Afghan Women – Occupation is Not Liberation

The U.S. and NATO invaded and occupied Afghanistan in October 2001. One excuse given for this invasion was that women in Afghanistan needed to be liberated. In fact, U.S. foreign policy towards Afghanistan has never had anything to do with championing the rights of women but rather manipulating the issues to further U.S. economic interests.

Before the 1970s, Afghanistan was a slowly modernizing society. While definitely not a paradise for women, there were some opportunities. Women made up half of Afghanistan’s university students, 40 percent of its doctors, 70 percent of its teachers, and 30 percent of its civil servants.

In 1979, the Soviet Union invaded Afghanistan, protecting its interests in the region. The CIA responded by building up an army, arming Islamic groups and recruiting Muslims from around the world, including Osama Bin Laden. After the Soviets were defeated and left Afghanistan, there was a civil war between various factions of warlords.

Out of this chaos, a deeply conservative religious movement called the Taliban was created, opposing the warlords and demanding an end to the conflict. In 1996 they took control of the government. While in power, the Taliban imposed harsh repression on the population but particularly for women, banning their education, and forcing them to cover their whole bodies in burqas. The U.S. was more than willing to work with the Taliban up until 1997. A senior U.S. diplomat said during this period, “The Taliban will probably develop like the Saudis did. There will be…no parliament and lots of Sharia law [strict Islamic religious law]. We can live with that.” This relationship only became a problem when the Taliban did not agree to allow the U.S.-based company, Unocal, to construct oil pipelines through Afghanistan.

The U.S. and NATO invaded Afghanistan in November of 2001 and this has been devastating for the population but especially women. The new government under President Hamid Karzai has been just as brutal as the Taliban. In 2012, the new government passed a “code of conduct” that denied women the right to appear on the street without a male guardian. It also legally allowed wife beating. In 2012, a report by Human Rights Watch found that 60 percent of Afghan women were imprisoned for so-called “moral crimes” like fleeing abusers, leaving a forced marriage or having sex before marriage. Another report showed that 87 percent of Afghan women interviewed had endured physical, sexual or psychological violence.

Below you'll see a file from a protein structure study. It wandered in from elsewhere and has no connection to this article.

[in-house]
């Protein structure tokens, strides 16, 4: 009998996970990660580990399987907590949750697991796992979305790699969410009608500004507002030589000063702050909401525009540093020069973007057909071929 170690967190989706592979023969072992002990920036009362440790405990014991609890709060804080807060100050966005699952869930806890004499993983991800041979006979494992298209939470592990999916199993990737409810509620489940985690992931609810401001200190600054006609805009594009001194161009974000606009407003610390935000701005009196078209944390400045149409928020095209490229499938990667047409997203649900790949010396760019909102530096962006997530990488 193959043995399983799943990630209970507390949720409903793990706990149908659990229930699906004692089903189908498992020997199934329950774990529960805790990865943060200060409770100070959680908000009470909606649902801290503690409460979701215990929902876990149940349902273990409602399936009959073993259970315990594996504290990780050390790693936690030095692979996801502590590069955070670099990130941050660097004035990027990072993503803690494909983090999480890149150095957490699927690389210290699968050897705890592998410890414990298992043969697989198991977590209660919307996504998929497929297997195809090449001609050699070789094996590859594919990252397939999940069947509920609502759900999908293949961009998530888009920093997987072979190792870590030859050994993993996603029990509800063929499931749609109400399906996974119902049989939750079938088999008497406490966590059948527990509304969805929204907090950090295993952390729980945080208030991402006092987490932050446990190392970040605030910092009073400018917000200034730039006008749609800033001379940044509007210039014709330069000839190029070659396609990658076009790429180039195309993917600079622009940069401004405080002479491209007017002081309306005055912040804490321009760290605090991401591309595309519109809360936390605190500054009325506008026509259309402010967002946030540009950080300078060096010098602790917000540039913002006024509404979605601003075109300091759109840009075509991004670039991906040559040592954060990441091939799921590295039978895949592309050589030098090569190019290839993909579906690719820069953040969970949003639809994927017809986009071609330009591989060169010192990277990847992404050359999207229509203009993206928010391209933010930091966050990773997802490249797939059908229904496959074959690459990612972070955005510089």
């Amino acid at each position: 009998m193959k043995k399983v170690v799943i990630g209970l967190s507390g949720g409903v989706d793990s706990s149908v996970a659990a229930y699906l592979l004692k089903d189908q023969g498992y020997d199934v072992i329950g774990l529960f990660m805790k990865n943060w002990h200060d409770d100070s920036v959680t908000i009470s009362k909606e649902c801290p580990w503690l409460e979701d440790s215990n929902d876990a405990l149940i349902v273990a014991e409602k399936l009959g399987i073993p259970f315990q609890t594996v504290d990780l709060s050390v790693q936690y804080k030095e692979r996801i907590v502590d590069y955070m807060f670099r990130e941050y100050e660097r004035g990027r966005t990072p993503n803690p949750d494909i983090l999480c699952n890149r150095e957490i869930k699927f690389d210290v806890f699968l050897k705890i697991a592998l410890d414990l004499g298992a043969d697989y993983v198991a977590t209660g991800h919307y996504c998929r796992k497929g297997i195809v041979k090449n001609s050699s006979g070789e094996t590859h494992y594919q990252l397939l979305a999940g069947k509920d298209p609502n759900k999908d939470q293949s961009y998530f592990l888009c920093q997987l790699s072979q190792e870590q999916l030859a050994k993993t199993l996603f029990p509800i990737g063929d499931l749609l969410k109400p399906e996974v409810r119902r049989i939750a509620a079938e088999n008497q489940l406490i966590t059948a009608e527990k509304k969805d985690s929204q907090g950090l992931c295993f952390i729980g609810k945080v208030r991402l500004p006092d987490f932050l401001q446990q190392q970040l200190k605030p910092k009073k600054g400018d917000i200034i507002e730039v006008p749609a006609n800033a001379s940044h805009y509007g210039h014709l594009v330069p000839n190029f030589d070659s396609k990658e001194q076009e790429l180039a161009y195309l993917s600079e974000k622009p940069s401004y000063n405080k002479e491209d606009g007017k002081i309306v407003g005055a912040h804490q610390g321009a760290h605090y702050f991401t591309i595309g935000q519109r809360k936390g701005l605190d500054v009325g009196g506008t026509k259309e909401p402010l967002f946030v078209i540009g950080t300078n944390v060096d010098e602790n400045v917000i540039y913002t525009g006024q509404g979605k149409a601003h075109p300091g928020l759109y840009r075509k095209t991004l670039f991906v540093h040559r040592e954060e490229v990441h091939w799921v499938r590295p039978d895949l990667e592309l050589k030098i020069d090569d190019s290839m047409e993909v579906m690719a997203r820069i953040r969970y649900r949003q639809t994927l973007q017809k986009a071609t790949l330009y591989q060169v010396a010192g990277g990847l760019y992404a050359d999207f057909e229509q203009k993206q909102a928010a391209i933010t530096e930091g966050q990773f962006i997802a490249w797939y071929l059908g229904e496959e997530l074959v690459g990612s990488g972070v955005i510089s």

Currently, women are still forced to cover up from head to toe in a burqa in most public places. Many families are so poor that they sell off their daughters to be married, or into brothels, many which serve U.S. military personnel. Less than a quarter of girls go to school and those that do face the threat of violence from religious fanatics. The situation for women has become so miserable that even according to official statistics, 2,300 women commit suicide every year.

Despite the repression, there are Afghan women who refuse to be silenced. The Revolutionary Association of the Women of Afghanistan (RAWA) have demonstrated against the Soviet Union, the warlords, the Taliban and the U.S., while opening up secret schools and job training centers for women and orphanages for refugee children.

The reality is that the invasion and occupation did nothing to help Afghan women. It is clear that the U.S. has never had any interest in defending the rights of women in Afghanistan and is perfectly willing to collaborate with the most brutal forces whenever they serve its agenda. The only action that truly has potential to improve the lives of women is women’s own struggle themselves.